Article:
The Rush-The-Process Dish

Over a year ago, I jokingly reported about some of the flavours of the Rush-The-Process dish. I’m talking about those scenarios where writers are in such a hurry to submit their work for publications that they skip vital steps in the editing or publication process.

In that post, I spoke about the ones who only have family and friends looking at their work, not other writers or editors. I spoke about the ones who take editorial reports and stick to the most basic of rewrites. Then there are those who submit to agents and publishers unfinished works, only to go into full panic mode when they get the request for fulls. And my personal favourite: upload to Amazon without editing at all, because they supposedly can’t afford it.

But there are some other flavours to this Rush-The-Process dish that also requires some attention.

I don’t know what the capital of Ethiopia is. Who cares who was the president in 1982? No one will notice if I get the details wrong.

Actually, they will. The collective knowledge of readers is much larger than one anticipates. If you make up the facts, your readers will be unrelenting and cruel in their critiques.

When it comes to research, it’s vital that you get the little details correct. You can ruin the reading experience if you place those famous landmarks on the wrong side of town.

Saying that, in fiction, you can play on the facts. If characters walk through a world and question what it is that they are seeing, then your readers will be a little more forgiving — mainly because they know that you know something isn’t right.

I have no idea what genre my story fits into. I’ll figure it out later.

I’ll gladly accept that some stories don’t quite take shape and show exactly where they fit until you have the first draft finished. Sometimes, one might set out to write a thriller, but turns out to be a science fiction. (Yes, it does happen — it’s happened to me. And yes, you can have science fiction thrillers. Jurassic Park fits into this category.)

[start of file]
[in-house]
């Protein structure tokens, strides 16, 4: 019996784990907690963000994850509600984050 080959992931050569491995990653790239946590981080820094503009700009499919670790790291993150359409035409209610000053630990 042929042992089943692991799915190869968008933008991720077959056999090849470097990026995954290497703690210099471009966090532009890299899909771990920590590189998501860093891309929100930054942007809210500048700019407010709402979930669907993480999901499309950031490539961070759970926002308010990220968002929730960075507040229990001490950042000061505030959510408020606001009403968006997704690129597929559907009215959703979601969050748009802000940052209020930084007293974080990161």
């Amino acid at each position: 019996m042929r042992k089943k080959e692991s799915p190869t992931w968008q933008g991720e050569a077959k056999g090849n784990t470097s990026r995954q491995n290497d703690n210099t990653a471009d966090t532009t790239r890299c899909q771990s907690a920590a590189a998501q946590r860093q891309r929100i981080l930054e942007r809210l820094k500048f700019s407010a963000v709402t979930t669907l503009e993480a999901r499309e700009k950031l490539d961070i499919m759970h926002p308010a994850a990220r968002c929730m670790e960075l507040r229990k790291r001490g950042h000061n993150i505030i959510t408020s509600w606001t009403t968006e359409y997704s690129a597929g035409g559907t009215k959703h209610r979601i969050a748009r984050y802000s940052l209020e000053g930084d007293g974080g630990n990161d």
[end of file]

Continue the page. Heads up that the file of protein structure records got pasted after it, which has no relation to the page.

However, at some point during the publication road, you need to decide exactly what type of story it is that you’re working on. If I was to walk into a brick-and-mortar store, where can I find your book? It’s far too late to make this genre decision when you are in the final stages, mainly because you need to know exactly who your audience is before you hit the publish button.

(More information about genres can be found here.)

I don’t have the money to spend on a cover. I’ll just download an image from the internet and slap something together.

There are two things wrong with this idea. First, people actually do judge a book by its cover. If that cover looks cheap, with no care given, then people will assume that the writing was slapped together too. If you want your writing to be taken seriously, you NEED to give the best first impression possible.

The second thing wrong with this particular idea revolves around copyright. You can’t take just any image off the internet and use it on a book cover. You need to ensure that you have the rights to actually use that image. It seems simple, but if the wrong image is used, your book could be blacklisted. You, as a writer, could be blacklisted.

I totally understand that you might not have the finances to spend a lot of money on a book cover, but there are a lot of graphic designers out there offering booking covers at reasonable prices.

Check out Fiverr. It’s a treasure trove that is untouched.

And the final dish on this evening’s menu is:

If I write it, they will come.

This only works for big named authors, such as Stephen King, Brad Thor, and Brandon Sanderson. If you are still an unknown, you need to put in the hard work. You can’t just upload a novel to Amazon and call it done.

Writing, editing, and publishing are about the long-term game. Take your time to ensure that everything you are doing will actually work in your favour.

Don’t rush the process. Eventually, you will regret it if you do.

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© Copyright, Judy L Mohr 2017

Posted in General Advice, Publishing and tagged , , .

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